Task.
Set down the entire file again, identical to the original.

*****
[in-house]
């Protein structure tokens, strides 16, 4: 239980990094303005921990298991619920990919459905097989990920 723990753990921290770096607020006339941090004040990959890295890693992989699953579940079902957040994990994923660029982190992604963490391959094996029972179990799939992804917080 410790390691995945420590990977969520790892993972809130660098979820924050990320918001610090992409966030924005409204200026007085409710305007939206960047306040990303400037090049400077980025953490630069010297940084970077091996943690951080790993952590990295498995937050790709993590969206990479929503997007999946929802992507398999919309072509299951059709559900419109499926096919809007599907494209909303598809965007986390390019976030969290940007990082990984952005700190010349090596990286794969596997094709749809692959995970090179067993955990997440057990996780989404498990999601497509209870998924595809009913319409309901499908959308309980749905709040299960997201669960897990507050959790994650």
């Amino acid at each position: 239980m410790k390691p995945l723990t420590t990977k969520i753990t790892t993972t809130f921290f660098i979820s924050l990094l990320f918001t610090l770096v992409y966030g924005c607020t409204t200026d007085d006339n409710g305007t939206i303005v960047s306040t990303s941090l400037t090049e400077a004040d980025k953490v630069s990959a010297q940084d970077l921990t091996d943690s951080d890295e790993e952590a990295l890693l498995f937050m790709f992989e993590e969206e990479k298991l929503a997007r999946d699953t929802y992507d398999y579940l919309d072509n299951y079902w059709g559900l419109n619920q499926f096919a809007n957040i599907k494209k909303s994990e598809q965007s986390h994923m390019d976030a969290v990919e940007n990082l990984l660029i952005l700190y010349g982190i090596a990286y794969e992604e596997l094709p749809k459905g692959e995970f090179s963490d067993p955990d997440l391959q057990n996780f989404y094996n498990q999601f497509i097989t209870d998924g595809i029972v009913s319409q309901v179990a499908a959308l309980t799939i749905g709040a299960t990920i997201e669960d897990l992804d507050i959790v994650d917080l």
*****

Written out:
[in-house]
């Protein structure tokens, strides 16, 4: 239980990094303005921990298991619920990919459905097989990920 723990753990921290770096607020006339941090004040990959890295890693992989699953579940079902957040994990994923660029982190992604963490391959094996029972179990799939992804917080 410790390691995945420590990977969520790892993972809130660098979820924050990320918001610090992409966030924005409204200026007085409710305007939206960047306040990303400037090049400077980025953490630069010297940084970077091996943690951080790993952590990295498995937050790709993590969206990479929503997007999946929802992507398999919309072509299951059709559900419109499926096919809007599907494209909303598809965007986390390019976030969290940007990082990984952005700190010349090596990286794969596997094709749809692959995970090179067993955990997440057990996780989404498990999601497509209870998924595809009913319409309901499908959308309980749905709040299960997201669960897990507050959790994650």
């Amino acid at each position: 239980m410790k390691p995945l723990t420590t990977k969520i753990t790892t993972t809130f921290f660098i979820s924050l990094l990320f918001t610090l770096v992409y966030g924005c607020t409204t200026d007085d006339n409710g305007t939206i303005v960047s306040t990303s941090l400037t090049e400077a004040d980025k953490v630069s990959a010297q940084d970077l921990t091996d943690s951080d890295e790993e952590a990295l890693l498995f937050m790709f992989e993590e969206e990479k298991l929503a997007r999946d699953t929802y992507d398999y579940l919309d072509n299951y079902w059709g559900l419109n619920q499926f096919a809007n957040i599907k494209k909303s994990e598809q965007s986390h994923m390019d976030a969290v990919e940007n990082l990984l660029i952005l700190y010349g982190i090596a990286y794969e992604e596997l094709p749809k459905g692959e995970f090179s963490d067993p955990d997440l391959q057990n996780f989404y094996n498990q999601f497509i097989t209870d998924g595809i029972v009913s319409q309901v179990a499908a959308l309980t799939i749905g709040a299960t990920i997201e669960d897990l992804d507050i959790v994650d917080l």